Jared Fuller  02:57
I get it, man. I'm in a lot of those calls, too. I mean, a lot of ISP calls that I have to be very polite and kind and tell them no, right. And that's just the reality. But speaking of like channel and alliances, I think the theme of today's episode, we're going to talk about build by partner, then that's a phrase that people have used a lot in kind of the upper echelons of BD, when you're partnering up with a tech Alliance or a sumo, like, do we build this functionality? Do we, you know, buy someone that small, where we can kind of get that technology? Or do we partner with someone that's already kind of ahead of the pack, or like the type of brand we want to associate with? But before we dive into that, Justin, you started this conversation with an interesting question that I want to wrap back and forth on with you for a little bit is how to integrate your alliances, you know, tech partners, program, and like really the teammates, and the solutions or agency service side, because the day in the life in a lot of ways. And the quarterly objectives are often measured, very similarly to source revenue influence revenue pipeline, the activities at the top of the funnel from like a, what we call an account review, which that might even be worth talking about, like, right, that seems very similar from an alliance and a channel partner perspective, let's define for the audience what we call an account review.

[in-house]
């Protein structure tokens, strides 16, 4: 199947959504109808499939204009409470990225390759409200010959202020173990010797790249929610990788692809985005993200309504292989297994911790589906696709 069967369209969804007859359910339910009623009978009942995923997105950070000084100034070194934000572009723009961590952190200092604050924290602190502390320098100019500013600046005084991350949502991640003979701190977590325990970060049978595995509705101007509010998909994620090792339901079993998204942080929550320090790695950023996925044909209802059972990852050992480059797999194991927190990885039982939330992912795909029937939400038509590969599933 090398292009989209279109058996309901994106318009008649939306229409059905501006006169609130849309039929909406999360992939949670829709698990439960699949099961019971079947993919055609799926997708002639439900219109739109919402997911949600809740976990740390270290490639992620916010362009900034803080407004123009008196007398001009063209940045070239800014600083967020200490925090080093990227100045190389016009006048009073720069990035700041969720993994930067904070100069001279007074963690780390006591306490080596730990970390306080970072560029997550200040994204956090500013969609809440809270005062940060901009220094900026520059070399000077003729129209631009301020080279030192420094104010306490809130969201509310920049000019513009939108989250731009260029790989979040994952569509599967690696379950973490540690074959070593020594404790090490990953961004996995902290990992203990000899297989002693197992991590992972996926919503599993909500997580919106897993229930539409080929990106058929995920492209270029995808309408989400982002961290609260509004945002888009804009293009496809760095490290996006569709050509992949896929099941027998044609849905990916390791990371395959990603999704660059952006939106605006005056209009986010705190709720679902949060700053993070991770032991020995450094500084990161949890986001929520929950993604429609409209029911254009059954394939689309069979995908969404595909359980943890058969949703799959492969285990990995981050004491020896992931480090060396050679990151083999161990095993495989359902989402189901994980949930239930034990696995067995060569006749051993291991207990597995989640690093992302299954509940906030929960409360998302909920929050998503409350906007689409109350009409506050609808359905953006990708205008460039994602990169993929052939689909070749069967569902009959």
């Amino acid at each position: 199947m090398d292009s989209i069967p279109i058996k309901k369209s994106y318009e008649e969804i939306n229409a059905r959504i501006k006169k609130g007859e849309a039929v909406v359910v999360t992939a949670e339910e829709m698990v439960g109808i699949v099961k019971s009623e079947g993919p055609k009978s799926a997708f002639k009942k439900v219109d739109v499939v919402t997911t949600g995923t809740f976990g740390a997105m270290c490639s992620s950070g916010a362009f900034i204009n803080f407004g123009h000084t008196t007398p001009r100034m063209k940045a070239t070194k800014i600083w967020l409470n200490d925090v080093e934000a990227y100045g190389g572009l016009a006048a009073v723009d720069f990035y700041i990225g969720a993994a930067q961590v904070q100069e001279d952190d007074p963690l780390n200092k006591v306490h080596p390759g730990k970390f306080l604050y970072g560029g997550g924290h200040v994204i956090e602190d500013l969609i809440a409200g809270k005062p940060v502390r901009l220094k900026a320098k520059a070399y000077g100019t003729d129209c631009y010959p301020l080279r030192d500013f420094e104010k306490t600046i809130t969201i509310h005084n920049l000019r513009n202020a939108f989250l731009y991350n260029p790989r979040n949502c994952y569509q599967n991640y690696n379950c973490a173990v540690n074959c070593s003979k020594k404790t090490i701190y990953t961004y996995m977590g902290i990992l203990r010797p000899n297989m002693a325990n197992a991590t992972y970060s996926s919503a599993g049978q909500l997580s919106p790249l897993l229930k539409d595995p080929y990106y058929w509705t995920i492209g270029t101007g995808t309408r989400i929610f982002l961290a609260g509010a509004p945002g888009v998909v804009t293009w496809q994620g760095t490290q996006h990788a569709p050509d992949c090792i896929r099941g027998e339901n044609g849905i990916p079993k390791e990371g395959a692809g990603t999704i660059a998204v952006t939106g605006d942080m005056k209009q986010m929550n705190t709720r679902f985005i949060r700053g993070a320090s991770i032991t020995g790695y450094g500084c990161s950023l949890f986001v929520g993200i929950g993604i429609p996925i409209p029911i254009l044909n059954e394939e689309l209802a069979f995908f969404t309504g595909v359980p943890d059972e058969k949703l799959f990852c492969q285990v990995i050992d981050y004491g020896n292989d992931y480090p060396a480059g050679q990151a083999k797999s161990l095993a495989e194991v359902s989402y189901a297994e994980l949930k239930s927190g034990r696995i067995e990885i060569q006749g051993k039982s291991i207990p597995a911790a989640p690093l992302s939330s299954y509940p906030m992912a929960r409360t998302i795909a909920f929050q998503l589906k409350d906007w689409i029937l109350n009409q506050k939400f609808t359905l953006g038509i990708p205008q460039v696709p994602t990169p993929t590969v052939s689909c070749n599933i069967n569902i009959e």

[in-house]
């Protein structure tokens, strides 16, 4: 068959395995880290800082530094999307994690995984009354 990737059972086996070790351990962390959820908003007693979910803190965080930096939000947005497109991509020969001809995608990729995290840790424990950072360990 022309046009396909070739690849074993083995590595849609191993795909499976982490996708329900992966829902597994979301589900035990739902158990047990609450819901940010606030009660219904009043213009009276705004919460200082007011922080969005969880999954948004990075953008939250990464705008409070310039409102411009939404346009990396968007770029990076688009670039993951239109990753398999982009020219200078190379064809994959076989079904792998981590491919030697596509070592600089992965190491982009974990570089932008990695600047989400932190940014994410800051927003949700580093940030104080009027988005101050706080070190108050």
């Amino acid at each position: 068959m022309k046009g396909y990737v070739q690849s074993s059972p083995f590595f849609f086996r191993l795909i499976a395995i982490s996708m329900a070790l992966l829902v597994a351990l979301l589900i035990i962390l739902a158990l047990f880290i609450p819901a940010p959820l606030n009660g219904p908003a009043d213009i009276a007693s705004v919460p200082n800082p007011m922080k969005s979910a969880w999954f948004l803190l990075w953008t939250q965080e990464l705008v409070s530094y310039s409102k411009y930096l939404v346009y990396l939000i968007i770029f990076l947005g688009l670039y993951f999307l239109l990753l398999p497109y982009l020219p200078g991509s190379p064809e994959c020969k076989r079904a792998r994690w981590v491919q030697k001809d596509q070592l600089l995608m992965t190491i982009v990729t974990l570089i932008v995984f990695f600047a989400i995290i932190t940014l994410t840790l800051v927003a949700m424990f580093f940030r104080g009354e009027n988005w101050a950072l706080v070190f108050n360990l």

Justin Bartels  04:25
Yeah, it's like, what we'd call an account review is there's been shown some interest from either side and potential for a customer and account that either one party is working with, or both parties are working with, to expand what they're doing with that customer, or introduce them to a partner. And so when we say account sync, we're typically meaning we're bringing the partner and our company and their representatives from our company that represent that account or on that account team. together on a call to discuss Okay, who owns what relationship what is the current state, share insight on the account and develop a partner hypothesis and a value hypothesis. For that account, so, for us on the tech alliances side, it's saying how does drift work really well with the technologies of our partners? And how does that then align to an initiative that the customer has ideally, an out of that call, you get a next step of engaging that account or progressing an opportunity, or working on an introduction plan, or sometimes just acknowledging like, oh, we're both stuck. If I get anything, I'll make sure to let you know, make sure that you know, to help you out when I get a little more leeway. But that's typically what what we mean, I think, you know, I'll let you cover the channel side of it. But I think it's very similar.

Jared Fuller  05:33